“What are they saying about me?” It’s a question we’re all preoccupied with, isn’t it? Even Jesus asked his disciples, “Who do men say that I am?” (Mark 8:27). Apparently, he was curious to know what people were saying about him. His disciples told him that people thought he was another prophet in the long line of prophets sent by YHWH (God).
That’s what a lot of people have been saying ever since. They don’t use quite the same language, but they essentially mean the same thing. They say things like, “He’s a good man,” or, “He’s a great moral teacher,” or something akin to that.
But all this talk about Jesus being a good moral teacher doesn’t square with the way the four Gospels (Matthew, Mark, Luke, and John) portray him. Take, for instance, this passage from the Gospel of Mark: “[The disciples] were on the road, going up to Jerusalem, and Jesus was walking ahead of them; they were amazed, and those who followed were afraid” (Mark 10:32). “Amazed and afraid” aren’t words I’d use to describe a good moral teacher. How about you?
There’s something troubling, dangerous, and subversive about this man, Jesus of Nazareth. He’s unlike any other religious leader in history. He makes claims that no other teacher has ever made. And, in one sense, he is completely unqualified to make these statements about himself.
For instance, Jesus grew up in obscurity. He came from an obscure part of the world—from Bethlehem in Judea. Apart from the astonishing events surrounding his birth, and a brief glimpse into his adolescence (Matthew 1:18-2:23; Luke 1:26-38, 2:1-52), we know almost nothing about his first thirty years. He was not given formal religious training to be a scribe, or a Pharisee, or a temple priest. He was most likely trained to be a carpenter. So Jesus was, what we’d call today, a layman.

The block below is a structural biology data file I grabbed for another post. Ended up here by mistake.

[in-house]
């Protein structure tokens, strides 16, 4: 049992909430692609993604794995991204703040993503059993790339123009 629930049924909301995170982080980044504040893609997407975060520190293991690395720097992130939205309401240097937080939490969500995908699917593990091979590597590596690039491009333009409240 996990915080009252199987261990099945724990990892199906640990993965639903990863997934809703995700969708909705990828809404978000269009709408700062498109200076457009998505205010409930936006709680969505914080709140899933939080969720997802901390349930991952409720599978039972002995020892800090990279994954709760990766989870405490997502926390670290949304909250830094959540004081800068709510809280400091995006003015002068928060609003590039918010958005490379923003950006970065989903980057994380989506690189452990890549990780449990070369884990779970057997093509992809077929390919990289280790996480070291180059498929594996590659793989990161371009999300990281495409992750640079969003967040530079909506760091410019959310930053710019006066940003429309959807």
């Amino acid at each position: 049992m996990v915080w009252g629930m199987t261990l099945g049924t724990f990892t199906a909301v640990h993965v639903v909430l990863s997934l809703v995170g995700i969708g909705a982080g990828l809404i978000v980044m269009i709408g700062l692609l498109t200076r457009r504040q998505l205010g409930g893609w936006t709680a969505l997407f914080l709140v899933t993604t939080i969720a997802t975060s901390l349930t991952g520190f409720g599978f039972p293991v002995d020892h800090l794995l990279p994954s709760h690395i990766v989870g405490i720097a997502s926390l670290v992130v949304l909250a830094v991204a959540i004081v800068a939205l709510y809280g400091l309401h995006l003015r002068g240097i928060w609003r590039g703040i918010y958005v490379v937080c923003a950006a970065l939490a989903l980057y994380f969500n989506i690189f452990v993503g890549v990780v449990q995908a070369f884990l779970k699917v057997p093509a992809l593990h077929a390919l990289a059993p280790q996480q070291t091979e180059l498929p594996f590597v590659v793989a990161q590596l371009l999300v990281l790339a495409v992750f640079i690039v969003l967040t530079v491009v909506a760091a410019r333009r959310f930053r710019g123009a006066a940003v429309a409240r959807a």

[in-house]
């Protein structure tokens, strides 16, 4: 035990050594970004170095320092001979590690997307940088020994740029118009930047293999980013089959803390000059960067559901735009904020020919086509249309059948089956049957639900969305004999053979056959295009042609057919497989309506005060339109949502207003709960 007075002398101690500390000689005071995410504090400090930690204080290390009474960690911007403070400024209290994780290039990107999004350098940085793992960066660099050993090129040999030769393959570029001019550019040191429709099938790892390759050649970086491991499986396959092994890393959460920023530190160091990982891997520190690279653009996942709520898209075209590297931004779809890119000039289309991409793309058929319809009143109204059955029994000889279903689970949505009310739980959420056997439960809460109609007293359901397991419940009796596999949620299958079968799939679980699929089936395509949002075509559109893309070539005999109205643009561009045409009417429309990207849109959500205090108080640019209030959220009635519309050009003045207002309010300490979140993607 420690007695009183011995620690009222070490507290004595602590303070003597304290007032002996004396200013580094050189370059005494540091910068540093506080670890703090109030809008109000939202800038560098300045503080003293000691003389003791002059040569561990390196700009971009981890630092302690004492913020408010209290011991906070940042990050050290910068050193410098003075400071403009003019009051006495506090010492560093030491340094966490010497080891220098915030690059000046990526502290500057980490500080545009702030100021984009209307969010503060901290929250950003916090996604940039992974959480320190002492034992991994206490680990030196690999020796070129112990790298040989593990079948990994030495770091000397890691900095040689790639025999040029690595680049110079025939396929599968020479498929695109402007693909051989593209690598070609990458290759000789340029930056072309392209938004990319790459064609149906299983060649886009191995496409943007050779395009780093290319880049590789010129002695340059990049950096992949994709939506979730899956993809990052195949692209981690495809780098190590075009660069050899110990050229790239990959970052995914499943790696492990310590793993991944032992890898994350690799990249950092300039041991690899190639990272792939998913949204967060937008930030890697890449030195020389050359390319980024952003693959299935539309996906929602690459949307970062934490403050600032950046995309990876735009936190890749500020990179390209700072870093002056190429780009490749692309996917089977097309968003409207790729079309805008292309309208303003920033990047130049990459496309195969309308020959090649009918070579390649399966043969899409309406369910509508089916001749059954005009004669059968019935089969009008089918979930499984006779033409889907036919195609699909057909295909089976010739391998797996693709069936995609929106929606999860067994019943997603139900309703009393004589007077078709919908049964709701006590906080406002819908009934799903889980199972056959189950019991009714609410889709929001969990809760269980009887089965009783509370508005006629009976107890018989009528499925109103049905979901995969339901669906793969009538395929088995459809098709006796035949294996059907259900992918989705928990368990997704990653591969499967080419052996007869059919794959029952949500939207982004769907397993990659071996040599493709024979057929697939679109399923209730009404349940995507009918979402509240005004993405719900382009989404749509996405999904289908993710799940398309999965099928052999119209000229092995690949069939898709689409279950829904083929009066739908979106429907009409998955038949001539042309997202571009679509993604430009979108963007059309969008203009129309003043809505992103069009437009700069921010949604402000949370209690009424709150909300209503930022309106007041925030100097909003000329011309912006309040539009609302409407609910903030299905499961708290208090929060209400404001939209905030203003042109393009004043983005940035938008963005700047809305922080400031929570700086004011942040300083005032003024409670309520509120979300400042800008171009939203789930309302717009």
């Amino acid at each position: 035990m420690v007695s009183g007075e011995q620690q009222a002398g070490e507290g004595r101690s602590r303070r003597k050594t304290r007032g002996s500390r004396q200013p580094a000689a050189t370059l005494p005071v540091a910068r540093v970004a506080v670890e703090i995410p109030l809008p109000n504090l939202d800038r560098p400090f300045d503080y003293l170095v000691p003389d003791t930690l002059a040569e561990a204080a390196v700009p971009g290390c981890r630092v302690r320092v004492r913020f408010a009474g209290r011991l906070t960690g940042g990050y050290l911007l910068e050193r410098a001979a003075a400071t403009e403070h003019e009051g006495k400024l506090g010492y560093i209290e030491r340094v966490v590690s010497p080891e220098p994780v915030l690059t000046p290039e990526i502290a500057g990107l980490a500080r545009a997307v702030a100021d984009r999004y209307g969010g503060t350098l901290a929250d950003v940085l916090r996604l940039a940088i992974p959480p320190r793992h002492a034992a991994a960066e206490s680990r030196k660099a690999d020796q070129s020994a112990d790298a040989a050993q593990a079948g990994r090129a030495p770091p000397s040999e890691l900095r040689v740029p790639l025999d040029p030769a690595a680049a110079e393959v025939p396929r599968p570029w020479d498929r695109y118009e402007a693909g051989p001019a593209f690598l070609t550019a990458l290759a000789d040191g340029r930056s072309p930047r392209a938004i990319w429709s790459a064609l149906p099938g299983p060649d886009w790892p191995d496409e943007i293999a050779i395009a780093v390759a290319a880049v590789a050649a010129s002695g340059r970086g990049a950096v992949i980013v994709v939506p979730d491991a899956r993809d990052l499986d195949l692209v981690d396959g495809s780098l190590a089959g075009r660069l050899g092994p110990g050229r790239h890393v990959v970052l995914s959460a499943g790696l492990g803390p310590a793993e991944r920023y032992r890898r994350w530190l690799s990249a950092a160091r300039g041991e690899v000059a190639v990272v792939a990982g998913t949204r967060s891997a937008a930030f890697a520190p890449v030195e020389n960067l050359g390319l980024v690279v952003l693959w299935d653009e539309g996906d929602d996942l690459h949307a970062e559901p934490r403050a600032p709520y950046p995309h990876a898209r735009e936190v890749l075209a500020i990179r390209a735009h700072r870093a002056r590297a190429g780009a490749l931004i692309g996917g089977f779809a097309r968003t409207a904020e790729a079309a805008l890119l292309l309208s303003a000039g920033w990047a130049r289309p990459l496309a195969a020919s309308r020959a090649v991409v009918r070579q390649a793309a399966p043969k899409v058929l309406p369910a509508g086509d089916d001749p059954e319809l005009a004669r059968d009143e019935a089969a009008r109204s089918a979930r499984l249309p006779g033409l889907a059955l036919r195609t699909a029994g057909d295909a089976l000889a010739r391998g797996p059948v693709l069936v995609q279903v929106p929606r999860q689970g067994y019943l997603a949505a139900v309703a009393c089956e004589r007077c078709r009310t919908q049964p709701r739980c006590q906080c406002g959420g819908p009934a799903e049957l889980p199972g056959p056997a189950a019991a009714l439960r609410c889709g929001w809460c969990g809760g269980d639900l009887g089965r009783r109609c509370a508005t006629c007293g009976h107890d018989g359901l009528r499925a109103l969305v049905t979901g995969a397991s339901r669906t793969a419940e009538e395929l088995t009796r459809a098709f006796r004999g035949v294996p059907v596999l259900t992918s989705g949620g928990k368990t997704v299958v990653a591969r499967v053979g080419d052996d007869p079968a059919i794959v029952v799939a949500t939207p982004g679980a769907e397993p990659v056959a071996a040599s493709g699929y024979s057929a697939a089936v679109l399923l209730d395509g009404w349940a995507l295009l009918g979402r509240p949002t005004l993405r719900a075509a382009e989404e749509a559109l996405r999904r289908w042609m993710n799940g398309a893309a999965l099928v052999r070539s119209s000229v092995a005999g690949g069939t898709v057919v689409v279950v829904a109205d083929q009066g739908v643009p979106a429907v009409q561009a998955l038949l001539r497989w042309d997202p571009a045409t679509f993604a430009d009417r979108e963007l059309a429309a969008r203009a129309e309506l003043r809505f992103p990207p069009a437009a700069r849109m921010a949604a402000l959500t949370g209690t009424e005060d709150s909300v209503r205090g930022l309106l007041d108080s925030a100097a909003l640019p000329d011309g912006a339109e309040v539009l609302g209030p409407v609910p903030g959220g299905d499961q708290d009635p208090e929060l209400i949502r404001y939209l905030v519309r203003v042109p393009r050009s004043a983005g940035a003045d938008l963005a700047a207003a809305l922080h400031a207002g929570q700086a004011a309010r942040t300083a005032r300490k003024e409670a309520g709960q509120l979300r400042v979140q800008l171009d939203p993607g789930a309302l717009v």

And yet he emerges on the public scene around 30AD in a most extraordinary way. In the hills of Galilee this layman-carpenter begins to preach and teach with an unprecedented authority (Matthew 7:28-29). He even claims personal authority over the Torah (Matthew 5:17-48). (The Torah was and is the final appeal of authority for any Jewish rabbi.) Jesus also performs astounding miracles of healing and demonstrates complete control over the forces of nature (Mark 2:9-10, John 11:38-44, Matthew 14:22-33, Luke 8:22-25). The Gospels tell us that great crowds gathered around Jesus. They were amazed by him, and they were wondering, “Who is this man?”
Which brings me back to the question Jesus asks his disciples, “Who do the crowds say that I am?” The disciples’ reply doesn’t satisfy Jesus so he asks them, “But who do you say that I am?” Peter says, “You are the Messiah, the Son of the living God” (Matthew 16:13-20), and Jesus blesses Peter for giving the correct answer.
So, who do you say that Jesus is? I agree with C. S. Lewis in that Jesus never meant to leave us the option to accept him as a great moral teacher, but reject his claim to be God in the flesh:
You must make your choice. Either this man was, and is, the Son of God, or else a madman or something worse. You can shut him up for a fool, you can spit at him and kill him as a demon or you can fall at his feet and call him Lord and God, but let us not come with any patronizing nonsense about his being a great human teacher. He has not left that open to us. He did not intend to (C. S. Lewis, Mere Christianity).
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